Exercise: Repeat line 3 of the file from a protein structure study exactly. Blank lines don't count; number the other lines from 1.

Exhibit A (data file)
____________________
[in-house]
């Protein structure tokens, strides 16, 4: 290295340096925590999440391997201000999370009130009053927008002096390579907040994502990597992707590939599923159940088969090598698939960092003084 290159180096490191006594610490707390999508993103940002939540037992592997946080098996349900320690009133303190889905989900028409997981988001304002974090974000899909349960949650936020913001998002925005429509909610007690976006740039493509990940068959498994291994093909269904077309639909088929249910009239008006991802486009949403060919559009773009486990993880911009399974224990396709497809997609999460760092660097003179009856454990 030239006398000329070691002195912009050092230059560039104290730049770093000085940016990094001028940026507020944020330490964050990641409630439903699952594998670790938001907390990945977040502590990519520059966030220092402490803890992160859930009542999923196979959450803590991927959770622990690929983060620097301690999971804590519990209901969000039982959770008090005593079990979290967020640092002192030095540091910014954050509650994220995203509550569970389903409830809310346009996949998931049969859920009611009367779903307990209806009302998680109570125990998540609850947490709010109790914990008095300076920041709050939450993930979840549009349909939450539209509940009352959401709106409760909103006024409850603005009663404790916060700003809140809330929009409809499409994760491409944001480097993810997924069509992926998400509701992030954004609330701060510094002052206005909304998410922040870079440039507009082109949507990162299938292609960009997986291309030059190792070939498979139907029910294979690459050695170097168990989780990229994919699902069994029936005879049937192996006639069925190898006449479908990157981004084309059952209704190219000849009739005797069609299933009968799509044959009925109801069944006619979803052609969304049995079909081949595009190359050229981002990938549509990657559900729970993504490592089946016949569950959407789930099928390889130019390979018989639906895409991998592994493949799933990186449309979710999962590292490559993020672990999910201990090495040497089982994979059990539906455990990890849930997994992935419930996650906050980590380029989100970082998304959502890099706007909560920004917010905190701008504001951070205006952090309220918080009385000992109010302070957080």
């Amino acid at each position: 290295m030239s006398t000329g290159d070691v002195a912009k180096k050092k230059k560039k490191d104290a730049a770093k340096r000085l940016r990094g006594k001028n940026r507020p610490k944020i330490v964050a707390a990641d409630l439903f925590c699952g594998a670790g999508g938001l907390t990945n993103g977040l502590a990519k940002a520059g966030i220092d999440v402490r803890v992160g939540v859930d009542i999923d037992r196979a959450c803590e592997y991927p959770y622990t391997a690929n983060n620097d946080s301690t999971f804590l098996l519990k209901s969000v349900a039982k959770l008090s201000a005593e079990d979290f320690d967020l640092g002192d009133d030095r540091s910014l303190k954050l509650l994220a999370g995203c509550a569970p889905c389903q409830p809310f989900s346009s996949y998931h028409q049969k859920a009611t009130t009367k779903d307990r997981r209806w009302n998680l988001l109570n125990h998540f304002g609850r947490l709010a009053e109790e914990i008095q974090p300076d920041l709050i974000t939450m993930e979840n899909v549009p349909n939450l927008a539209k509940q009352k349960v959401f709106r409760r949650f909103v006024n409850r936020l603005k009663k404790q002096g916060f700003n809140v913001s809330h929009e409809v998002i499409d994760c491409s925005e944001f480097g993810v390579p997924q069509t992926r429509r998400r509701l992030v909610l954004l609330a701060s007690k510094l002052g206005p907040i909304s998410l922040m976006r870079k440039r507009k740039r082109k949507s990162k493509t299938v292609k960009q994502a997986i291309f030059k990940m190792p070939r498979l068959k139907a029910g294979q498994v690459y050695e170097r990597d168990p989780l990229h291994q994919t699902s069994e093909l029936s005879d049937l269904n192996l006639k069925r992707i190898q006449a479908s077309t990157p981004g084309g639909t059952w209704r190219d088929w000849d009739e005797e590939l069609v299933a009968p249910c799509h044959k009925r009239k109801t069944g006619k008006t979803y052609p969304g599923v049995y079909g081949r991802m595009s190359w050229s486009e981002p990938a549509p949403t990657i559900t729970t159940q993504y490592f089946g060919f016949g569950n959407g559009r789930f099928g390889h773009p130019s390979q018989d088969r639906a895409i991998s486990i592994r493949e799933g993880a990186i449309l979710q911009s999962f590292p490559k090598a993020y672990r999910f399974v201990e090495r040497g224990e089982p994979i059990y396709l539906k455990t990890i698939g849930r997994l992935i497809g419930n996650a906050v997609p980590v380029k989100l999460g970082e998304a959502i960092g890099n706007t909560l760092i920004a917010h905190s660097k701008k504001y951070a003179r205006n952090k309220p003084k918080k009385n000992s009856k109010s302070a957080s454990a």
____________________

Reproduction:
């Amino acid at each position: 290295m030239s006398t000329g290159d070691v002195a912009k180096k050092k230059k560039k490191d104290a730049a770093k340096r000085l940016r990094g006594k001028n940026r507020p610490k944020i330490v964050a707390a990641d409630l439903f925590c699952g594998a670790g999508g938001l907390t990945n993103g977040l502590a990519k940002a520059g966030i220092d999440v402490r803890v992160g939540v859930d009542i999923d037992r196979a959450c803590e592997y991927p959770y622990t391997a690929n983060n620097d946080s301690t999971f804590l098996l519990k209901s969000v349900a039982k959770l008090s201000a005593e079990d979290f320690d967020l640092g002192d009133d030095r540091s910014l303190k954050l509650l994220a999370g995203c509550a569970p889905c389903q409830p809310f989900s346009s996949y998931h028409q049969k859920a009611t009130t009367k779903d307990r997981r209806w009302n998680l988001l109570n125990h998540f304002g609850r947490l709010a009053e109790e914990i008095q974090p300076d920041l709050i974000t939450m993930e979840n899909v549009p349909n939450l927008a539209k509940q009352k349960v959401f709106r409760r949650f909103v006024n409850r936020l603005k009663k404790q002096g916060f700003n809140v913001s809330h929009e409809v998002i499409d994760c491409s925005e944001f480097g993810v390579p997924q069509t992926r429509r998400r509701l992030v909610l954004l609330a701060s007690k510094l002052g206005p907040i909304s998410l922040m976006r870079k440039r507009k740039r082109k949507s990162k493509t299938v292609k960009q994502a997986i291309f030059k990940m190792p070939r498979l068959k139907a029910g294979q498994v690459y050695e170097r990597d168990p989780l990229h291994q994919t699902s069994e093909l029936s005879d049937l269904n192996l006639k069925r992707i190898q006449a479908s077309t990157p981004g084309g639909t059952w209704r190219d088929w000849d009739e005797e590939l069609v299933a009968p249910c799509h044959k009925r009239k109801t069944g006619k008006t979803y052609p969304g599923v049995y079909g081949r991802m595009s190359w050229s486009e981002p990938a549509p949403t990657i559900t729970t159940q993504y490592f089946g060919f016949g569950n959407g559009r789930f099928g390889h773009p130019s390979q018989d088969r639906a895409i991998s486990i592994r493949e799933g993880a990186i449309l979710q911009s999962f590292p490559k090598a993020y672990r999910f399974v201990e090495r040497g224990e089982p994979i059990y396709l539906k455990t990890i698939g849930r997994l992935i497809g419930n996650a906050v997609p980590v380029k989100l999460g970082e998304a959502i960092g890099n706007t909560l760092i920004a917010h905190s660097k701008k504001y951070a003179r205006n952090k309220p003084k918080k009385n000992s009856k109010s302070a957080s454990a």